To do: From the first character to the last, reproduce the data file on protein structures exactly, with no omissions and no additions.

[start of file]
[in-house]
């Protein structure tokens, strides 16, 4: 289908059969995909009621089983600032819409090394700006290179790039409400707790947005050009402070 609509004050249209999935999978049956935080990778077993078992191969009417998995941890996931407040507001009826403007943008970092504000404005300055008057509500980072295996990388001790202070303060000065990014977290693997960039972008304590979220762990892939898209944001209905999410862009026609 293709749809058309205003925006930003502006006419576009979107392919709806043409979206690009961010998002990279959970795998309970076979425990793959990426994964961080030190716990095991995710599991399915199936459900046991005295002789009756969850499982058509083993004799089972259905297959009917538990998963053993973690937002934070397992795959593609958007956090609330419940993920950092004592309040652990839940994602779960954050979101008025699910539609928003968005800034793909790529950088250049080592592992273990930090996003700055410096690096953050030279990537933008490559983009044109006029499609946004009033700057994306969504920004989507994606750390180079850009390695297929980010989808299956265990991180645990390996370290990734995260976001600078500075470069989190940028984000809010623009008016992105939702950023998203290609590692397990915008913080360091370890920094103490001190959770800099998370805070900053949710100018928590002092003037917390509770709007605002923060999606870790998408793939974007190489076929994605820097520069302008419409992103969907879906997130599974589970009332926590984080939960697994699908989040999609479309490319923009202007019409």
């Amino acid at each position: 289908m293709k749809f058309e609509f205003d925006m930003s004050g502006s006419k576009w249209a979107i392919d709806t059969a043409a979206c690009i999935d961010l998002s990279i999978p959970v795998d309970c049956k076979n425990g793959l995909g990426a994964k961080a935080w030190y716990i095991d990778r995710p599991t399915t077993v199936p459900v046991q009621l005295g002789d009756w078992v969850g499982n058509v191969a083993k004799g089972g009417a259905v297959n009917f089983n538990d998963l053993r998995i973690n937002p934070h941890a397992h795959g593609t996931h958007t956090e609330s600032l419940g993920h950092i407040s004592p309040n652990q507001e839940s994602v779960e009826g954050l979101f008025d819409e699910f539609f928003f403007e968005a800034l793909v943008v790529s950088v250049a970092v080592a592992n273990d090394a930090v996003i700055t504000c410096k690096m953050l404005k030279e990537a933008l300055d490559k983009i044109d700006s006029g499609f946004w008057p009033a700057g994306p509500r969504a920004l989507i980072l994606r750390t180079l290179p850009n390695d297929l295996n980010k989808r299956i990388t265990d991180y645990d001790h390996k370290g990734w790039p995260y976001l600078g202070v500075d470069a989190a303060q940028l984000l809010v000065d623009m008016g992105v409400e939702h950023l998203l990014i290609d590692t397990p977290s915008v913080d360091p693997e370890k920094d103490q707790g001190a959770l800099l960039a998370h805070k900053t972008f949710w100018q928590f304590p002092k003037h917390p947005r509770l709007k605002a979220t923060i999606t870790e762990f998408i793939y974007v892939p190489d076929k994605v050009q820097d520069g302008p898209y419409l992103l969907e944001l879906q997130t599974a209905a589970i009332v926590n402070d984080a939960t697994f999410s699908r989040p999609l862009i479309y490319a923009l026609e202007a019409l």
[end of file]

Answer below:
[in-house]
């Protein structure tokens, strides 16, 4: 289908059969995909009621089983600032819409090394700006290179790039409400707790947005050009402070 609509004050249209999935999978049956935080990778077993078992191969009417998995941890996931407040507001009826403007943008970092504000404005300055008057509500980072295996990388001790202070303060000065990014977290693997960039972008304590979220762990892939898209944001209905999410862009026609 293709749809058309205003925006930003502006006419576009979107392919709806043409979206690009961010998002990279959970795998309970076979425990793959990426994964961080030190716990095991995710599991399915199936459900046991005295002789009756969850499982058509083993004799089972259905297959009917538990998963053993973690937002934070397992795959593609958007956090609330419940993920950092004592309040652990839940994602779960954050979101008025699910539609928003968005800034793909790529950088250049080592592992273990930090996003700055410096690096953050030279990537933008490559983009044109006029499609946004009033700057994306969504920004989507994606750390180079850009390695297929980010989808299956265990991180645990390996370290990734995260976001600078500075470069989190940028984000809010623009008016992105939702950023998203290609590692397990915008913080360091370890920094103490001190959770800099998370805070900053949710100018928590002092003037917390509770709007605002923060999606870790998408793939974007190489076929994605820097520069302008419409992103969907879906997130599974589970009332926590984080939960697994699908989040999609479309490319923009202007019409």
């Amino acid at each position: 289908m293709k749809f058309e609509f205003d925006m930003s004050g502006s006419k576009w249209a979107i392919d709806t059969a043409a979206c690009i999935d961010l998002s990279i999978p959970v795998d309970c049956k076979n425990g793959l995909g990426a994964k961080a935080w030190y716990i095991d990778r995710p599991t399915t077993v199936p459900v046991q009621l005295g002789d009756w078992v969850g499982n058509v191969a083993k004799g089972g009417a259905v297959n009917f089983n538990d998963l053993r998995i973690n937002p934070h941890a397992h795959g593609t996931h958007t956090e609330s600032l419940g993920h950092i407040s004592p309040n652990q507001e839940s994602v779960e009826g954050l979101f008025d819409e699910f539609f928003f403007e968005a800034l793909v943008v790529s950088v250049a970092v080592a592992n273990d090394a930090v996003i700055t504000c410096k690096m953050l404005k030279e990537a933008l300055d490559k983009i044109d700006s006029g499609f946004w008057p009033a700057g994306p509500r969504a920004l989507i980072l994606r750390t180079l290179p850009n390695d297929l295996n980010k989808r299956i990388t265990d991180y645990d001790h390996k370290g990734w790039p995260y976001l600078g202070v500075d470069a989190a303060q940028l984000l809010v000065d623009m008016g992105v409400e939702h950023l998203l990014i290609d590692t397990p977290s915008v913080d360091p693997e370890k920094d103490q707790g001190a959770l800099l960039a998370h805070k900053t972008f949710w100018q928590f304590p002092k003037h917390p947005r509770l709007k605002a979220t923060i999606t870790e762990f998408i793939y974007v892939p190489d076929k994605v050009q820097d520069g302008p898209y419409l992103l969907e944001l879906q997130t599974a209905a589970i009332v926590n402070d984080a939960t697994f999410s699908r989040p999609l862009i479309y490319a923009l026609e202007a019409l």